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The Nook HD from bookstore giant Barnes and Noble makes some big claims for such a small tablet, as it looks to steal the limelight at the budget end of the market.
With the likes of the similarly priced Google Nexus 7 and Amazon Kindle Fire HD for company at the £159 price point, plus the slightly more expensive iPad mini, the Nook HD really needs to bring the fight if it wants to succeed.
Out of the blocks it seems impressive, boasting the title of ‘the world’s lightest 7-inch tablet’, tipping the scales at just 315g – just a shade heavier than the pricier, 7.9-inch iPad mini.
Another trump card for the Nook HD is its display, packing an eye-popping 1440×900 resolution with a 243ppi density – making it the stand-out candidate in the 7-inch market.
And with a price tag of just £159 ($199) for the 8GB model and £189 ($229) for the 16GB version you will see that on the surface at least, the Nook HD has the potential to cause an upset.
Barnes and Noble may well be a household name in the US, but elsewhere in the world it’s got an uphill battle to educate consumers on the brand and its products, so it’s teamed up with big retailers in an effort to get the Nook HD in front of customers.
The Nook HD itself is certainly unique in its looks; gone is the slab of glass we see slapped across and the Kindle Fire HD and Nexus 7, with Barnes and Noble instead implementing a curved, raised bezel around the 7-inch display.
It’s a look which makes it stand out from the crowd, but it looks a little cheap, almost toyish – although the family sector is a key demographic for the firm and this product, and it fits a little more into the ‘robust’ category there.
When we first picked the Nook HD up, we tried to peel off the bezel mistaking it for a rubberised cover, but to our despair it wouldn’t budge – it’s actually part of the tablet.
B&N claims that this raised bezel – which comes in an appealing ‘Smoke’ (read: grey) or ‘Snow’ (that’s white to you and me) – helps when holding the tablet in one hand.
While it does detract from getting fingerprints on the glass, we wouldn’t say it made is easier to hold than the Nexus 7 or Kindle Fire HD, with the lightweight design of the Nook HD a better factor which it came to one-handed usage.
Round the back you’ll notice that the Nook HD does not sport a rear-facing camera, nor does it have a front facing one – B&N claims that its customers want a tablet to consumer media on, not to take photos with or make Skype calls.
The only significant features of note on the soft-touch rubberised back are the dual speaker grills at the bottom of the tablet, the large ‘n’ logo and dipped centre – allowing for a better grip.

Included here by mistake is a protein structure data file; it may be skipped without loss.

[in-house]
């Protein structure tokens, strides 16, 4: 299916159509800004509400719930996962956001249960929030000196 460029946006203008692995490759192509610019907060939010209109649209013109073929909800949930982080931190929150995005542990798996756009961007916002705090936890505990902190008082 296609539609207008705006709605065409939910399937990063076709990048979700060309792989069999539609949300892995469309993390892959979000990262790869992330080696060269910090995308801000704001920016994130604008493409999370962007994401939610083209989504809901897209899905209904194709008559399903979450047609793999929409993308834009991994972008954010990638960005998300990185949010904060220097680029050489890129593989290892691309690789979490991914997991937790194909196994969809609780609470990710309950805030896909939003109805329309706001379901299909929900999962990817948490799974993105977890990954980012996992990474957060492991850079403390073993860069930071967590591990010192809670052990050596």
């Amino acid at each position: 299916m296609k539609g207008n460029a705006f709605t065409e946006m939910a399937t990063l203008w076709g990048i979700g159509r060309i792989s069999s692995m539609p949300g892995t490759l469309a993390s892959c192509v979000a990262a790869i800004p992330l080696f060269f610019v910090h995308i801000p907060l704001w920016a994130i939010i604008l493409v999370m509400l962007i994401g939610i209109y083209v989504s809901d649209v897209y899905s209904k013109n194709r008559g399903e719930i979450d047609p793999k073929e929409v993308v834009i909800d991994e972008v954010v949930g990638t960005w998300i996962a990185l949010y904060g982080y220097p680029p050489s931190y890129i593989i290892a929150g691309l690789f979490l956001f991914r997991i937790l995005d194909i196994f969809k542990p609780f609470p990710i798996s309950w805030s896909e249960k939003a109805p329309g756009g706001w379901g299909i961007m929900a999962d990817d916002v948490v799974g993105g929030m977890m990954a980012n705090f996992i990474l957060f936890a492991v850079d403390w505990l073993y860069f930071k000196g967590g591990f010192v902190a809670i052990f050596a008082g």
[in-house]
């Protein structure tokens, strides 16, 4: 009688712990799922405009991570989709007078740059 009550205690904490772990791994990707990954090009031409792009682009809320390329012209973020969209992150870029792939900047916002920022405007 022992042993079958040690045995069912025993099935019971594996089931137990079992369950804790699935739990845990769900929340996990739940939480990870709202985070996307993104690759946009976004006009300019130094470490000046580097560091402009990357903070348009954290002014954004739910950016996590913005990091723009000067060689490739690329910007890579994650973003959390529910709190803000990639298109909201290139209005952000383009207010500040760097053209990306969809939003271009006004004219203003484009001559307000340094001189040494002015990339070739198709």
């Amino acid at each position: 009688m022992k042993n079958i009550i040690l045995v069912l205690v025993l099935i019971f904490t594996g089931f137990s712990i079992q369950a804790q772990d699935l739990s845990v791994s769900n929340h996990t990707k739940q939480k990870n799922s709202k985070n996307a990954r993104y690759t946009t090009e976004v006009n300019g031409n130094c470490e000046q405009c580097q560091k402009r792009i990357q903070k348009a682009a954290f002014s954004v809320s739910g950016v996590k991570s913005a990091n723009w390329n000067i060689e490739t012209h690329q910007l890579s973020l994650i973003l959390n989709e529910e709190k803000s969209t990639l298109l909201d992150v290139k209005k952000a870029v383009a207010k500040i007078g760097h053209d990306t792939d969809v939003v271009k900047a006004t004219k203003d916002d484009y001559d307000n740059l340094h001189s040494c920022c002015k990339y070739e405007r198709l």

On top there’s a lonely 3.5mm headphone jack, with physical buttons found on the sides, power/lock key to the left and a volume rocker to the right.
Thanks to the relatively petit body of the Nook HD, measuring 194.4 x 127.1 x 11mm, you can reach both sides pretty easily even when holding the tablet in one hand.
We found that we did have to shuffle it a little to hit the keys, but thanks to the Nook HD’s grippy rear, we never feared dropping it.
The final physical button is located on the front of the Nook HD and takes the form of the Nook logo – it’s nigh-on impossible to hit one-handed, so you’ll need to call in reinforcements from your other arm to help you out here.
Unfortunately there’s no microUSB connection on the Nook HD, with a 30-pin port instead residing at the base of the tablet, meaning you’re forced to use the bundled cable to charge and connect to a computer.
However all is not lost on the bottom of the Nook HD, as there is a little treat for you in the form of a microSD card slot – hidden behind a small plastic door which isn’t the easiest to remove, but once opened reveals a way of boosting the storage of the tablet by up to 64GB.
This gives the Nook HD a clear advantage over the storage locked Nexus 7, Kindle Fire HD and iPad mini – although the Google and Apple devices do offer larger internal storage capacities.
The Nook HD is a sturdy, well-built tablet with an impressive screen and weight, but the cheap plastic bezel does make it painfully clear that this is a budget device, and when you put it side by side with the competition the HD struggles to look ‘grown-up’.
That said we reckon the Nook HD could withstand bumps and knocks, with the screen slightly more protected thanks to the aforementioned bezel, and with the tablet aimed at a lifestyle including children this finish may be better suited to the job in hand.
Review from Techradar.com and is published with permission. Read the full review here.